Perhaps the most famous of his male friendships was with Stephen Sondheim, whom he briefly lived with for a time. Since penning Evening Primrose for Perkins, which would end up being the only project of Sondheim's Perkins actually starred in, Perkins became a muse to him, inspiring many musicals, where Sondheim cast him in all the leads. Perkins, however, turned all of these down, mostly due to scheduling conflicts. When discussing Perkins and the process of writing The Last of Sheila together, Sondheim said, "I knew he had exactly my mind and take and he's much more into murder mysteries than I am, so we started to plot it. We spent a couple of months plotting it, and had such a good time we decided to go ahead and write it. I think the most fun I've ever had writing anything was writing [The Last of Sheila's] screenplay." Sondheim was later named the godfather to both of Perkins's children and was present at Perkins's final birthday party.
Perkins was largely remembered by friends and associates as being a shy, neurotic young man, with the ability to be very alluring. Bruce Jay Friedman, a later collaborator of Perkins's in the production Steambath, remarked, "He was enormously charming, but also very controlled. He always seemed to have four ideas going on in his head at once." Mary Tyler Moore, who worked with Perkins on the hugely popular First, You Cry TV movie, remembered Perkins similarly: "He was a charming person, a very keen actor who seemed to love his work ... He was just a nice guy, and not what I had expected at all. I had expected him to be arch and very sophisticated and stylish–and I'm sure he was all those things–but that's not what you most remembered about him."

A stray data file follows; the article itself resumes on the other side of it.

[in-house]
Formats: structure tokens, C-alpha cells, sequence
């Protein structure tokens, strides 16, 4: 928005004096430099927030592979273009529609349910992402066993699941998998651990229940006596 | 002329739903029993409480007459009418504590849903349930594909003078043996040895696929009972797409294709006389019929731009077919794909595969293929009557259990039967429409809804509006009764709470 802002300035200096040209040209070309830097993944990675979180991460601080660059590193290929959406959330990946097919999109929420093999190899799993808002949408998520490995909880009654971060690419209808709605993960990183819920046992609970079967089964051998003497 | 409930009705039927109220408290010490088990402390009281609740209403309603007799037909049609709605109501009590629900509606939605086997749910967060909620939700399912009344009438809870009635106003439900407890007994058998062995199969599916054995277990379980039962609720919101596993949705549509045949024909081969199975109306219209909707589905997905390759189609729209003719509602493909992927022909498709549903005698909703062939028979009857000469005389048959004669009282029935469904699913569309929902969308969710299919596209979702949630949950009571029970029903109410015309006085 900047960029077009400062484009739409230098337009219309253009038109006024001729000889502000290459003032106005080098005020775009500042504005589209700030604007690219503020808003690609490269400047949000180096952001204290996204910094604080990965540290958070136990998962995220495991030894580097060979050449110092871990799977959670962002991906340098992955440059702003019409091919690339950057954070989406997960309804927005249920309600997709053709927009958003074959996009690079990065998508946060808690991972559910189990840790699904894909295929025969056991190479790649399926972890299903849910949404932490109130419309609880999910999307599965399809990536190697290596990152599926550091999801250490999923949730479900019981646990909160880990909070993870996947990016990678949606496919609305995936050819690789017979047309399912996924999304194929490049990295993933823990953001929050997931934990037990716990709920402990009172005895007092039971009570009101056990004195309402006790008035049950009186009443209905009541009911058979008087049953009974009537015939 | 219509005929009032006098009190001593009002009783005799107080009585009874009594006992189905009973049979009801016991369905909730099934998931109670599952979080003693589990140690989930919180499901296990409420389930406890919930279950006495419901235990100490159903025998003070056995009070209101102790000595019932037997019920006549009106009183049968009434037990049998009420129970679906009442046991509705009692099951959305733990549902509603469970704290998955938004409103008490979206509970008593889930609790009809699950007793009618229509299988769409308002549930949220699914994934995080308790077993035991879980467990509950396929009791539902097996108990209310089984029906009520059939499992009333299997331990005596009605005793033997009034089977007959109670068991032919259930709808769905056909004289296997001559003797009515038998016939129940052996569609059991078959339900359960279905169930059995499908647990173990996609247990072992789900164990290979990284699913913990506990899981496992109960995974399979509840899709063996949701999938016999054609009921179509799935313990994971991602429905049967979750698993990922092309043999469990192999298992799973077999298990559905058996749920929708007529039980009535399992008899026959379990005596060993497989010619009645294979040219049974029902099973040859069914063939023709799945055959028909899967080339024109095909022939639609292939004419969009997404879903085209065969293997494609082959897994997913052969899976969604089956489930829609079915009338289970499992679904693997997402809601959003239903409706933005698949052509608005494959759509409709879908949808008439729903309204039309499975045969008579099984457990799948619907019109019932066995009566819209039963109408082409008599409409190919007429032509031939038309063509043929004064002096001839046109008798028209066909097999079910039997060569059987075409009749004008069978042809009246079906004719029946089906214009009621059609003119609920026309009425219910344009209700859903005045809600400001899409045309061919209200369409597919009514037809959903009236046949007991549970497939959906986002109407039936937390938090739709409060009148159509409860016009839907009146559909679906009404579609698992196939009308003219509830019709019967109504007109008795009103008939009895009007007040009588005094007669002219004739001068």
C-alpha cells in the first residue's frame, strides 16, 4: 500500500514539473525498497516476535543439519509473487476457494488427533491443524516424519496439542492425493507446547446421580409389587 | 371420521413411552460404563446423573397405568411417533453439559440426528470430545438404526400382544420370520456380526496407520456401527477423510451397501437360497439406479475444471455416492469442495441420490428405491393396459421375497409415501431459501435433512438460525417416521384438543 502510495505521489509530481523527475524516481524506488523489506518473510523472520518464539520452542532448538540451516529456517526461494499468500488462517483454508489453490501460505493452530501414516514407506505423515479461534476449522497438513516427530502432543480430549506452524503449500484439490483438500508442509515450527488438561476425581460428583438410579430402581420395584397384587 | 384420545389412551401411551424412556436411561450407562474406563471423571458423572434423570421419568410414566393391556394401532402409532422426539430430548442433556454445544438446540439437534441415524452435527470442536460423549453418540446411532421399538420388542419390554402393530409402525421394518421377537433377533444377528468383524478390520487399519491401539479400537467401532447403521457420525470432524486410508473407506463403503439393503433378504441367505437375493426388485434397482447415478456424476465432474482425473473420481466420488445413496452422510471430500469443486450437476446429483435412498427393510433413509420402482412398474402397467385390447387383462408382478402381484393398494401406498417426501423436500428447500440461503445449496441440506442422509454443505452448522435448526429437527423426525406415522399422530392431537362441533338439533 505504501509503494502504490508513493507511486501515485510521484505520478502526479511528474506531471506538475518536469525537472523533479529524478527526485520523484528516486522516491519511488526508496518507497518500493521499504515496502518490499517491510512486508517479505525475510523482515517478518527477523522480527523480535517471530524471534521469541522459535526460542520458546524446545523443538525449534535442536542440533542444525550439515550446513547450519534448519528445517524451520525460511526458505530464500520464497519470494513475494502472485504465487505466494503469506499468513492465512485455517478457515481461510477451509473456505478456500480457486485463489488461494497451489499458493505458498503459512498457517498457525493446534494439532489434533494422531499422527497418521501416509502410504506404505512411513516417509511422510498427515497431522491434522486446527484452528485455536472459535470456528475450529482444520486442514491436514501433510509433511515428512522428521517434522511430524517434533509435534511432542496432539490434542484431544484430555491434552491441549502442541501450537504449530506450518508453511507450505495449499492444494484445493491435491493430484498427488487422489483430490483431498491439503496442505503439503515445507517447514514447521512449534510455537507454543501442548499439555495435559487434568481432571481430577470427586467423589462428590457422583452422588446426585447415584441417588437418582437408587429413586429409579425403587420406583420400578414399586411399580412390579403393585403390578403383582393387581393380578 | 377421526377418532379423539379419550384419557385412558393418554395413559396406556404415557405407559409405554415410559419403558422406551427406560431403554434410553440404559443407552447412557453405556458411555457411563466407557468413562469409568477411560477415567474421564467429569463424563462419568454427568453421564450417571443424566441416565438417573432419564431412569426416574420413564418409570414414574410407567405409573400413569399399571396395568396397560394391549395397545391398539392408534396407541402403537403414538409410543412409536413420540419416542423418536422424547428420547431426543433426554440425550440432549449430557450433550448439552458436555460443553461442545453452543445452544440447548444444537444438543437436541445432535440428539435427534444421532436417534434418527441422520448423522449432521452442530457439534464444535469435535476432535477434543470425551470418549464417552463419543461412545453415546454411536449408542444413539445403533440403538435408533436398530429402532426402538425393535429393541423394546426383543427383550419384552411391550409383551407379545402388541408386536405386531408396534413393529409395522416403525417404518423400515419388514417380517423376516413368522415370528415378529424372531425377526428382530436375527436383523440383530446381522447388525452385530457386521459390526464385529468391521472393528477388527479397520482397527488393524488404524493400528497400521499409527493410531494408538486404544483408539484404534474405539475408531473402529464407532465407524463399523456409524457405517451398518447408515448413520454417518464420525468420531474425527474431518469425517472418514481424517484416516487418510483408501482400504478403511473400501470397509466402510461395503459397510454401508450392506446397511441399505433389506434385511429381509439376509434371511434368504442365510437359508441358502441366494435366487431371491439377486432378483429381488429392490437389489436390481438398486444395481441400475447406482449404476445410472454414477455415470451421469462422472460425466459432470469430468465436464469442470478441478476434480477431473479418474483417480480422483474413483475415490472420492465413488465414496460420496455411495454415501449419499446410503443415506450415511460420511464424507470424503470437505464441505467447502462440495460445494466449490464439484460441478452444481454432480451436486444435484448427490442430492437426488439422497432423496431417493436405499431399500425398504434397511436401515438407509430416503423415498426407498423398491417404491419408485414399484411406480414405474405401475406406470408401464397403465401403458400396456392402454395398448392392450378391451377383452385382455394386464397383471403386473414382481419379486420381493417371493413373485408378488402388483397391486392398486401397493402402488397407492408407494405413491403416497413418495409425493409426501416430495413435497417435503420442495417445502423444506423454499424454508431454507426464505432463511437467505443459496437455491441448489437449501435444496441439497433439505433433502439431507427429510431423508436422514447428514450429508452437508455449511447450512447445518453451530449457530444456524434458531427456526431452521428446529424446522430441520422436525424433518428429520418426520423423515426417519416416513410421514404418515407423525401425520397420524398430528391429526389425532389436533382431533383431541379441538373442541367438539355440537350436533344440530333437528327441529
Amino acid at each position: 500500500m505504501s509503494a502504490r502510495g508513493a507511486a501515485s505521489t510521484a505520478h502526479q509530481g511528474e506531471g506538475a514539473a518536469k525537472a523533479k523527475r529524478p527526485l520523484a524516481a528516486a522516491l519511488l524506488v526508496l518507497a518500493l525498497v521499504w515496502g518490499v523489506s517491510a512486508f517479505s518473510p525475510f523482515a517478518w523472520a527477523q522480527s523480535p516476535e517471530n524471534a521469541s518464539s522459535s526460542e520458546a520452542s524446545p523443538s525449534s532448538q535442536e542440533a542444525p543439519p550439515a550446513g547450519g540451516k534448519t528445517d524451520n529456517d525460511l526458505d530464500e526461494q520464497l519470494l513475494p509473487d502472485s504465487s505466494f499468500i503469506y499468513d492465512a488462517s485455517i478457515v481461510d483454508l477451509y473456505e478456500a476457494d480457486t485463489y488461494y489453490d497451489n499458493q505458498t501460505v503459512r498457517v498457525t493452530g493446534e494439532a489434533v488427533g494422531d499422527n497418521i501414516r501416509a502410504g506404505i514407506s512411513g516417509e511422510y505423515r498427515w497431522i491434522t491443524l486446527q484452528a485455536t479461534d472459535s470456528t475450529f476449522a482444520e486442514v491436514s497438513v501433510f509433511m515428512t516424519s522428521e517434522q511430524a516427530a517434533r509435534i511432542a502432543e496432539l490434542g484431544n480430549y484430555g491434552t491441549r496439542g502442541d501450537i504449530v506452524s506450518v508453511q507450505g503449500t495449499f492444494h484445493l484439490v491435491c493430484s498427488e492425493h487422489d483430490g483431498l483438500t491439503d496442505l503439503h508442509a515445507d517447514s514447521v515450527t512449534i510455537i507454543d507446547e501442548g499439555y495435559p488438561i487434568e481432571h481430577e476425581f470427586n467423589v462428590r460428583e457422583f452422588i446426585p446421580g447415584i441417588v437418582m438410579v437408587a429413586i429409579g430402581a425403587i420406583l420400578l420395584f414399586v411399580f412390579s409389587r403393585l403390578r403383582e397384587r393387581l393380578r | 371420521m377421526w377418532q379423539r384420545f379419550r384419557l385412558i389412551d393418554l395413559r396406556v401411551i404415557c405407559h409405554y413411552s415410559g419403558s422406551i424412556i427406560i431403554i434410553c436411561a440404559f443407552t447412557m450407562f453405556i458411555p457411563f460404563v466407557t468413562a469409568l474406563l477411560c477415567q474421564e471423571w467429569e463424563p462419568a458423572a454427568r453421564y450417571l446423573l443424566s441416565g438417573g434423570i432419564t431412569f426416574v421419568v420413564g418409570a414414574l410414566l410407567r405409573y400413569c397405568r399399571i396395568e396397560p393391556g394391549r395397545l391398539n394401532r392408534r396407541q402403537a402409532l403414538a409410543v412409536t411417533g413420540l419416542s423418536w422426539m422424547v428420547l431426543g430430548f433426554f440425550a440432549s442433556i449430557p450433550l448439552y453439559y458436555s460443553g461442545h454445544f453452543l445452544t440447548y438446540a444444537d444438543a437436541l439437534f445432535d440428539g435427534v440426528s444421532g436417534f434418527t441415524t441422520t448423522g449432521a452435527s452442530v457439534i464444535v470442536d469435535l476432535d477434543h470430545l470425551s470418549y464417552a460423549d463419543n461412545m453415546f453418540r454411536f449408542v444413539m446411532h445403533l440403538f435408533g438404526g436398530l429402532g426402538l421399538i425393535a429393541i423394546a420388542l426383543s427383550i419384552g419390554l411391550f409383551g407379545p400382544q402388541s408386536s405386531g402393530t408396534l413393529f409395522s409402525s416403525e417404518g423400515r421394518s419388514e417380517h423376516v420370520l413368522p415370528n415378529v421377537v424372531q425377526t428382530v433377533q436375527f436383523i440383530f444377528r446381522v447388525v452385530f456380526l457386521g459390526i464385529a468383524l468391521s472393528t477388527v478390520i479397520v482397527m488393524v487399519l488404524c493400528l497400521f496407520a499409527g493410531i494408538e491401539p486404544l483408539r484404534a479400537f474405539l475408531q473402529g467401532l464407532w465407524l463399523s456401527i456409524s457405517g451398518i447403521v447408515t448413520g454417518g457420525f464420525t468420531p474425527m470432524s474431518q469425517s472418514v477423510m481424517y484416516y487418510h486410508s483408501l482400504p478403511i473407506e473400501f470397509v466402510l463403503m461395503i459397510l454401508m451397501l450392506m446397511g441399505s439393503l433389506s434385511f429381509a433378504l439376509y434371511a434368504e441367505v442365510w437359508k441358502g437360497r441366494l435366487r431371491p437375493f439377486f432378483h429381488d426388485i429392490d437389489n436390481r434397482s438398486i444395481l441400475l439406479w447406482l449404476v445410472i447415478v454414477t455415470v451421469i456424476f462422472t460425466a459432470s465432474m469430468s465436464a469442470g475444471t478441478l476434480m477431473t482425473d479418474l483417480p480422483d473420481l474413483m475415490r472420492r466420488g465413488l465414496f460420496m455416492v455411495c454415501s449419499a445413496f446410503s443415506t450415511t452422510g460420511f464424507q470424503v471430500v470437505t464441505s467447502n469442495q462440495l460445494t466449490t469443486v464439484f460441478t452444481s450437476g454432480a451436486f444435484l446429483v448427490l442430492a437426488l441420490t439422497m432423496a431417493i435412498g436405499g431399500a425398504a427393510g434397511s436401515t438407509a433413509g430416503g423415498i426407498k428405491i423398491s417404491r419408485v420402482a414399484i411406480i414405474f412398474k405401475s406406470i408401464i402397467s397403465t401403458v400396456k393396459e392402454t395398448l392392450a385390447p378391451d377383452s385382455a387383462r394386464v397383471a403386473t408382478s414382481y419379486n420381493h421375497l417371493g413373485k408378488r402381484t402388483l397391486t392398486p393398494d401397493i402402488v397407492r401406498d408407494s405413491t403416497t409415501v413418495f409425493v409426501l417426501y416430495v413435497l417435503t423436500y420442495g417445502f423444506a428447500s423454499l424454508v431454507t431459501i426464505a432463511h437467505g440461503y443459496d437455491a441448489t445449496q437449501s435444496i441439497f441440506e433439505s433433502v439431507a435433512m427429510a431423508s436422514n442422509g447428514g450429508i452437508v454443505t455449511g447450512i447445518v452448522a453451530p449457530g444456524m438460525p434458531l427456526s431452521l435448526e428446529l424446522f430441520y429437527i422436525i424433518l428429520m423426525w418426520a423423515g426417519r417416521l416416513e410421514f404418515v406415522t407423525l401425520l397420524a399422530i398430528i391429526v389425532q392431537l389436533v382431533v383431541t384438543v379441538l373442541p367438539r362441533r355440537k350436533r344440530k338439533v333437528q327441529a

Although former partner Tab Hunter remembered Perkins similarly, he was more open about acknowledging the complexities of Perkins: "You never really knew Tony a hundred percent. He was a bit of a game player with people's minds." However, he also saw Perkins as being a multi-layered, realistic person with flaws:
I don't think many people really knew Tony well. He had friends. A lot of people liked him, but he had few friends that he really confided in. I don't know for sure what he was really like. You always saw what Tony wanted you to see, which was kind of sad in many ways ... He was a wonderful guy, and he had a very funny, very dry sense of humor. In our society everyone wants to know everything about everybody 100 percent. And you never really knew everything that was going on with Tony. It was still water that ran pretty deep.
Perkins's shy, introverted personality attributed itself to many of his interests, most of which were one-man activities. Since he was a young boy, he was often preoccupied with books and adored reading. When asked, he playfully admitted he was a lover of science fiction, though he could not stand brooding philosophical books. This went hand-in-hand with his interest in writing, which he indulged in throughout life. While at Browne & Nichols School, he was made co-literary editor of the school paper, The Spectator, to which he occasionally contributed articles. This interest would even make its way into his professional life, when Perkins cowrote The Last of Sheila with Stephen Sondheim years later. It would be the only time he wrote a screenplay, as Perkins reflected years later, "Acting was just memorizing lines, and I was good at that. Writing was harder and required more work."
However uninterested in interaction Perkins was, his interests were not solely solitary. Perkins was an avid fan of the board game Scrabble, and when entertaining his first alleged boyfriend, he would often engage him in a round. He was also an avid fan of The Ed Sullivan Show, which he would eventually appear on during his heyday. This keen interest in games and television programs lent itself to the many victories Perkins achieved in game shows like Password, where he easily got his partner to guess the secret word. Even his regular impersonations of famous actors and costars did him good when he appeared on What's My Line? and easily fooled the panelists.